Triangular Fibrocartilage Complex (TFCC) Injury Specialists Moundsville WV

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Andrew Joseph Tatich, DDS
(304) 845-7050
912 2Nd St
Moundsville, WV
Specialties
Orthodontics/Dentofacial Orthopedics

Data Provided By:
Lawrence E Wright, DDS
(304) 242-2444
305 Medical Park
Wheeling, WV
Specialties
Orthodontics/Dentofacial Orthopedics

Data Provided By:
Jonathan David Lechner, MD
2101 Jacob St Ste 402
Wheeling, WV
Specialties
Orthopedics
Gender
Male
Education
Medical School: Georgetown Univ Sch Of Med, Washington Dc 20007
Graduation Year: 1979

Data Provided By:
Robert A Caveney
(304) 243-1050
30 Medical Park
Wheeling, WV
Specialty
Orthopedic Surgery

Data Provided By:
Robert Ackermann Caveney, MD
(304) 243-1052
30 Medical Park
Wheeling, WV
Specialties
Orthopedics
Gender
Male
Education
Medical School: Wv Univ Sch Of Med, Morgantown Wv 26506
Graduation Year: 1976

Data Provided By:
Dante Anthony Marra, MD
(304) 242-9460
10 Medical Park Ste 203
Wheeling, WV
Specialties
Orthopedics
Gender
Male
Education
Medical School: Columbia Univ Coll Of Physicians And Surgeons, New York Ny 10032
Graduation Year: 1992

Data Provided By:
Mary Margaret Haus
(304) 234-3405
2101 Jacob St
Wheeling, WV
Specialty
Orthopedic Surgery

Data Provided By:
Charles Alan Tracy
(304) 242-0590
40 Medical Park
Wheeling, WV
Specialty
Hand Surgery

Data Provided By:
Ronald Alan Fawcett, MD
(304) 233-4422
2 Orchard Rd
Wheeling, WV
Specialties
Orthopedics
Gender
Male
Education
Medical School: Wv Univ Sch Of Med, Morgantown Wv 26506
Graduation Year: 1971

Data Provided By:
Dr.Jonathan Lechner
(304) 234-8544
2000 Eoff St # E-603
Wheeling, WV
Gender
M
Education
Medical School: Georgetown Univ Sch Of Med
Year of Graduation: 1979
Speciality
Orthopedic Surgeon
General Information
Accepting New Patients: Yes
RateMD Rating
4.5, out of 5 based on 1, reviews.

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Triangular Fibrocartilage Complex (TFCC) Injuries

A Patient's Guide to Triangular Fibrocartilage Complex (TFCC) Injuries

Introduction

Triangular fibrocartilage complex (TFCC) injuries of the wrist affect the ulnar (little finger) side of the wrist. Mild injuries of the TFCC may be referred to as a wrist sprain. As the name suggests, the soft tissues of the wrist are complex. They work together to stabilize the very mobile wrist joint. Disruption of this area through injury or degeneration can cause more than just a wrist sprain. A TFCC injury can be a very disabling wrist condition.

This guide will help you understand

  • what parts if the wrist are involved
  • how these injuries occur
  • how doctors diagnose the condition
  • what treatment options are available

Anatomy

What parts of the wrist are involved?

The wrist is actually a collection of many bones and joints. It is probably the most complex of all the joints in the body. There are 15 bones that form connections from the end of the forearm to the hand.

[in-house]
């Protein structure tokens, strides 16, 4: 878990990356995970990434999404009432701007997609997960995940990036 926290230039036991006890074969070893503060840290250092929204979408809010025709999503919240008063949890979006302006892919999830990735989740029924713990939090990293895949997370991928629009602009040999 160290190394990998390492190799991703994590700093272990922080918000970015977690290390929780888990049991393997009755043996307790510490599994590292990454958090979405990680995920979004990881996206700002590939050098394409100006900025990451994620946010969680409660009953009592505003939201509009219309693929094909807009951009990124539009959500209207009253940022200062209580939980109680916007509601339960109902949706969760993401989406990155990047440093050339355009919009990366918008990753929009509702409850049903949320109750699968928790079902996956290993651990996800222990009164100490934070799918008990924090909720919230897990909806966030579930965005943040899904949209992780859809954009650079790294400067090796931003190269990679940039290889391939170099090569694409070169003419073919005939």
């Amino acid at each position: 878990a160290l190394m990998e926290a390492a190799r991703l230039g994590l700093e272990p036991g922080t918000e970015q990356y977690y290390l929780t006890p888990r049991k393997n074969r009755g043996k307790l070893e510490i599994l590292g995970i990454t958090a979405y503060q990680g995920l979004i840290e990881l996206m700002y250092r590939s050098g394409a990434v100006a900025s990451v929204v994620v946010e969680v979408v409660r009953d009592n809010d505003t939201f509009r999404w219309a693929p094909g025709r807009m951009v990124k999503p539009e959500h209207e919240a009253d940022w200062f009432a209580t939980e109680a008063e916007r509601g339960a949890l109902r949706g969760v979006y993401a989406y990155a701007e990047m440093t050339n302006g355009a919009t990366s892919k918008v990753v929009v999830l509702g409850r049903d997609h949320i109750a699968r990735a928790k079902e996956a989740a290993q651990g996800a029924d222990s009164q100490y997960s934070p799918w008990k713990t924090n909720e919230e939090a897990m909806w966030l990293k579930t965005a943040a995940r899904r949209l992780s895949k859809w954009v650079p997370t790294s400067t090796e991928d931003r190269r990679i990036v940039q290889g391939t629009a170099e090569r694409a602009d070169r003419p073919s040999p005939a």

The wrist itself contains eight small bones, called carpal bones. These bones are grouped in two rows across the wrist. The proximal row is where the wrist creases when you bend it. The second row of carpal bones, called the distal row, meets the proximal row a little further toward the fingers.

The proximal row of carpal bones connects the two bones of the forearm, the radius and the ulna, to the bones of the hand. On the ulnar side of the wrist, the end of the ulna bone of the forearm moves with two carpal bones, the lunate and the triquetrum.

The triangular fibrocartilage complex (TFCC) suspends the ends of the radius and ulna bones over the wrist. It is triangular in shape and made up of several ligaments and cartilage. The TFCC makes it possible for the wrist to move in six different directions (bending, straightening, twisting, side-to-side).

The entire triangular fibrocartilage complex (TFCC) sits between the ulna and two carpal bones (the lunate and the triquetrum). The TFCC inserts into the lunate and triquetrum via the ulnolunate and ulnotriquetral ligaments. It stabilizes the distal radioulnar joint while improving the range of motion and gliding action within the wrist.

There is a small cartilage pad called the articular disc in the center of the complex that cushions this part of the wrist joint. Other parts of the complex include the dorsal radioulnar ligament, the volar radioulnar ligament, the meniscus homologue (ulnocarpal meniscus), the ulnar collateral ligament, the subsheath of the extensor carpi ulnaris, and the ulnolunate and ulnotriquetral ligaments.

Injury to the triangular fibrocartilage complex involves tears of the fibrocartilage articular disc and meniscal homologue. The homologue refers to the piece of tissue that connects the disc to the triquetrum bone in the wrist. The homologue acts like a sling or leash between these two structures.

Another important structure to unde...

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